The desire to get workplaces up and running as quickly, and effectively as possible must be immense for many organizations, particularly with the tantalizing potential for restrictions to be lifted in the near future.
With the many current competing priorities in any organization, health, financial, legal, professional obligations, and fundamental survival for both people and organizations, there will always be difficult decisions to be made by management in assessing these priorities.
All these considerations can be extremely complicated to navigate, and may have serious implications to operations, and human health and obviously are not to be taken lightly.
As the restrictions and challenges continue, there will be pressure to improve, generate revenue, relieve pressure, get back to “normal” and with these pressures comes risk of complacency, short cuts, and neglect of duties, obligations, and requirements.
Legal and ethical requirements further complicate the difficult decisions leadership must make, highlight potential consequences for decisions, and put additional pressure on an already tense situation.
Based on the pressures and challenges identified, there is potential for organizations to make quick decisions due to the urgency, and gravity of the current situation, these decisions may overlook significant considerations.
During the decision making phase, employers may wish to consider how they manage the following in relation to COVID-19:
As I look at whether negligence may be a business risk during COVID-19 there are a couple of questions that come to mind.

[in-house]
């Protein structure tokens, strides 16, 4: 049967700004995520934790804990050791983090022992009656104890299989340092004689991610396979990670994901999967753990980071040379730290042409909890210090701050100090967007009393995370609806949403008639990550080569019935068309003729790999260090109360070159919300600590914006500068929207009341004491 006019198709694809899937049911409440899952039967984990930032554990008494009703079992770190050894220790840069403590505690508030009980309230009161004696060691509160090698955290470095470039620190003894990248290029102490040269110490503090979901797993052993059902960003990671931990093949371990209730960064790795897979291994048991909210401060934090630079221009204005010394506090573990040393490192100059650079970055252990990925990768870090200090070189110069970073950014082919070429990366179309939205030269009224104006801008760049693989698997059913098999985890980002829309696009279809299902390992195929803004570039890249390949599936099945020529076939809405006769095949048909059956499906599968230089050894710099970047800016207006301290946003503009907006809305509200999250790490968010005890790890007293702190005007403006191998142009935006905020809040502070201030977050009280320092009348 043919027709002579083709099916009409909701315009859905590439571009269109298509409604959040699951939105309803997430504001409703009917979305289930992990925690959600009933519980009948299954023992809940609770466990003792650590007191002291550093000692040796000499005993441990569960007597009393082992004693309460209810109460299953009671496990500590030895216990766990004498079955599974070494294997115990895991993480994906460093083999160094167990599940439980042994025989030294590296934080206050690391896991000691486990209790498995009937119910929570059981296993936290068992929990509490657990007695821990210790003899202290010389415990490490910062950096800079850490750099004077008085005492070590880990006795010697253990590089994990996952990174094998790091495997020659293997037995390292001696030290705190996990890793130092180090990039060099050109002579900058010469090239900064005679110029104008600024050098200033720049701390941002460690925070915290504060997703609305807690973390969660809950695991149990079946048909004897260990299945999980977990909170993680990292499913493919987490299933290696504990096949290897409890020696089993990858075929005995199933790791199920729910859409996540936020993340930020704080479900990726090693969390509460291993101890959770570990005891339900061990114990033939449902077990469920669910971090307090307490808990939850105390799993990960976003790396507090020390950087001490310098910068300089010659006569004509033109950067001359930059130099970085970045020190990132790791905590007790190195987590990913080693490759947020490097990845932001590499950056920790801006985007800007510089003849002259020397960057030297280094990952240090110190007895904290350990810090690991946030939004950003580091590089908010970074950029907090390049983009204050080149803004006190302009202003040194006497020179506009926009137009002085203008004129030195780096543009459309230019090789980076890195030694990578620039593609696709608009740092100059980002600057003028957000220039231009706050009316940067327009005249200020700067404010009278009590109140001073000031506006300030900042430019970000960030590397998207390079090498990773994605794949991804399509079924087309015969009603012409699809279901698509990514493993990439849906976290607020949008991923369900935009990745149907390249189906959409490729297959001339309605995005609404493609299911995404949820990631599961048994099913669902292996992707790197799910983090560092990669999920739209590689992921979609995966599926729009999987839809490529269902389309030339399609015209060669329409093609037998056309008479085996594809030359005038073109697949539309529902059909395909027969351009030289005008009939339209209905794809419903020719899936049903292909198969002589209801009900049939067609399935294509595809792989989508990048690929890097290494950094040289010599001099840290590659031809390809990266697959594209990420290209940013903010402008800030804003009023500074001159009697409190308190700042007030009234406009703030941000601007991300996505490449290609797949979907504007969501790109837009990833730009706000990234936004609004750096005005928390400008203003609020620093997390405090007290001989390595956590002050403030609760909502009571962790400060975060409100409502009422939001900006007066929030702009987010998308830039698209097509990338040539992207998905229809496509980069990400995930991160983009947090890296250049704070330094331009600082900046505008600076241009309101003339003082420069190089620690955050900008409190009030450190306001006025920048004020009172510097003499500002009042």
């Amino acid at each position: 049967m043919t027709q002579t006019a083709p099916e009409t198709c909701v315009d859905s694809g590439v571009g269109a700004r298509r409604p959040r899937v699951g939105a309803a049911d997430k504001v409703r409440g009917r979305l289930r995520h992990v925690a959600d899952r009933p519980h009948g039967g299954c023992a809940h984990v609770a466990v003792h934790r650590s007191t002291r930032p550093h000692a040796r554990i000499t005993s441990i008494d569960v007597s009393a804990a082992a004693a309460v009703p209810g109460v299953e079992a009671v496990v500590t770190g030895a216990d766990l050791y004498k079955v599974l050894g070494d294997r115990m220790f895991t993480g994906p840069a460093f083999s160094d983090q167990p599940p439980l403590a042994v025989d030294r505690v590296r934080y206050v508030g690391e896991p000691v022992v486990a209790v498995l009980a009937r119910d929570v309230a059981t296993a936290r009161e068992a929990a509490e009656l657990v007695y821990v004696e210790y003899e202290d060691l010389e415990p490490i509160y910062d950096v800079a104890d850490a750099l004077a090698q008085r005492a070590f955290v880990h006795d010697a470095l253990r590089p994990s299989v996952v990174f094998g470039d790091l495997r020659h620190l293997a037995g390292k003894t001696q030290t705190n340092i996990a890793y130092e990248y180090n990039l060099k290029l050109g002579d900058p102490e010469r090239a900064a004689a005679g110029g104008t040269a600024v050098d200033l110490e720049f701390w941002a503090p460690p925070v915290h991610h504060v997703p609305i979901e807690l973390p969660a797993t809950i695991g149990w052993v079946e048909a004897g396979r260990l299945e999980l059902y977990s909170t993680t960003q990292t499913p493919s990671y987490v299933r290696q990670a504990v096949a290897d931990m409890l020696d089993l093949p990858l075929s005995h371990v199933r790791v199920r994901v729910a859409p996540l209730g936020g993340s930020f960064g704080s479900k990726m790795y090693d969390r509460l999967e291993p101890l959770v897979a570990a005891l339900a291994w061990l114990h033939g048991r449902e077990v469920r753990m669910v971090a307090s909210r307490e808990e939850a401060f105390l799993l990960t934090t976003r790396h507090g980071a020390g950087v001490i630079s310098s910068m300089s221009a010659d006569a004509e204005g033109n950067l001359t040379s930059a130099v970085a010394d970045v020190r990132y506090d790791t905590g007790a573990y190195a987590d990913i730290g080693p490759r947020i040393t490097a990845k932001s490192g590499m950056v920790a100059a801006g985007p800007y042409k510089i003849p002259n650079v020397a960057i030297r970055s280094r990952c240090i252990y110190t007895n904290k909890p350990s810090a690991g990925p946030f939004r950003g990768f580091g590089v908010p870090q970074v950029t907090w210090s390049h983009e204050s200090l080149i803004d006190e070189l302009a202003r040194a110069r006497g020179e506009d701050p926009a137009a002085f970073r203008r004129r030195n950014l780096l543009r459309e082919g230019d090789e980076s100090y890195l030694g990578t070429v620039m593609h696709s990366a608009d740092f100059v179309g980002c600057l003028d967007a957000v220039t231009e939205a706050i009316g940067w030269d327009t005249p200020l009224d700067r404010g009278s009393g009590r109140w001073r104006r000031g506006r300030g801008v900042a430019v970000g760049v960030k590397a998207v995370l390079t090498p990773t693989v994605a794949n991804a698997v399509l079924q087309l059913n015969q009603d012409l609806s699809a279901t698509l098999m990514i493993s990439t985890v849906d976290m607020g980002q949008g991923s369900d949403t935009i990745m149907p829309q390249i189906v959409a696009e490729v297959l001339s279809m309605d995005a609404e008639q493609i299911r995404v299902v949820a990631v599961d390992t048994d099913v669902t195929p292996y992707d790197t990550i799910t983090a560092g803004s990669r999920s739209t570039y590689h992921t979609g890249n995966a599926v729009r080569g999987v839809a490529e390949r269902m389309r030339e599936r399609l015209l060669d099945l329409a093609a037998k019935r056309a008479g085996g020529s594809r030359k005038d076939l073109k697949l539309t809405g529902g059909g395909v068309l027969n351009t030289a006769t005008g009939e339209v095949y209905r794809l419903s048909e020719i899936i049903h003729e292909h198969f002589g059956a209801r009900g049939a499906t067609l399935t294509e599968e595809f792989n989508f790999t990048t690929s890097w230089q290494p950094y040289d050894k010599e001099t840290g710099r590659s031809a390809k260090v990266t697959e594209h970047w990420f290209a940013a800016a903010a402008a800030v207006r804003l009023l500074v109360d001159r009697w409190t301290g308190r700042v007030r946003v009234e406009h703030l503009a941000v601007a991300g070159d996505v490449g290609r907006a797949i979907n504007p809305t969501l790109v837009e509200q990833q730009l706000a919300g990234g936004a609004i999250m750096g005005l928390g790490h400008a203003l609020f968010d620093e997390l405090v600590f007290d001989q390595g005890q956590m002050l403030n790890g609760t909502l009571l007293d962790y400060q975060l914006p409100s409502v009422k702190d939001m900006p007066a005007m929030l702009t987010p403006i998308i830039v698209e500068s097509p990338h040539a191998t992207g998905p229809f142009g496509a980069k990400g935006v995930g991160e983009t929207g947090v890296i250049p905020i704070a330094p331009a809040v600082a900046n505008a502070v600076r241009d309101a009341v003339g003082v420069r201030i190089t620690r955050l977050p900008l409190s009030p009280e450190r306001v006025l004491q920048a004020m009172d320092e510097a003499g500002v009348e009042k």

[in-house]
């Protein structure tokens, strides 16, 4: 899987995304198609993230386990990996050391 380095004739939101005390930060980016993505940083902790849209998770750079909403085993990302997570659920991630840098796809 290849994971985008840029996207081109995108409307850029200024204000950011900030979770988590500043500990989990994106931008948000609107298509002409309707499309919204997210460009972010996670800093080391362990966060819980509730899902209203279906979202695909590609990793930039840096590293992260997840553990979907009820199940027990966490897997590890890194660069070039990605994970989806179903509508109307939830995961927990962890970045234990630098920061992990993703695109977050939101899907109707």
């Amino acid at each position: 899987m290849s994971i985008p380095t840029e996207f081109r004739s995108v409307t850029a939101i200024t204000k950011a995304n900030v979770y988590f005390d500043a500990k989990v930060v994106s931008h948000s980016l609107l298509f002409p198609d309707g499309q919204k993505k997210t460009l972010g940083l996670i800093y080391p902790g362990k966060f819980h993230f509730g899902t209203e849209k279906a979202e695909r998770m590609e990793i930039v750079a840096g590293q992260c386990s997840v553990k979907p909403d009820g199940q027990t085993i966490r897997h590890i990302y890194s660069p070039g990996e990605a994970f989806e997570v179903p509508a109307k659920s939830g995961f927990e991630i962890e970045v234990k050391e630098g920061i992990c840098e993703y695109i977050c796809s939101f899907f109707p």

When might an employer be verging on negligent decisions? How might COVID-19 negligence be decided? What happens if a business is negligent?
Employers have a duty of care, to provide a safe working environment for workers, and other stakeholders through the application of reasonable measures to maintain a safe place of work.
Negligence generally speaking is the failure to meet that duty of care resulting in harm, or loss to an individual. There is a difference between common negligence and criminal negligence.
The interesting question is where significant harm to workers results in infections from work related COVID-19 transmission would the employer be found negligent?
If so, I wonder if it would it be common or criminal negligence? It would likely depend on the severity of the harm, and loss, as well as the degree of failure to provide a safe place of work.
The difference being investigation, fines, and orders via provincial regulator vs. court assigned penal sanctions or convictions for criminal negligence.
As scientists, government, and workplaces learn more about COVID-19 transmission, and more employers resume operations, there will be evolving understanding and assessment of what “reasonable” measures should be, questions over whether they were met, and whether negligence may really be a significant business risk during COVID-19.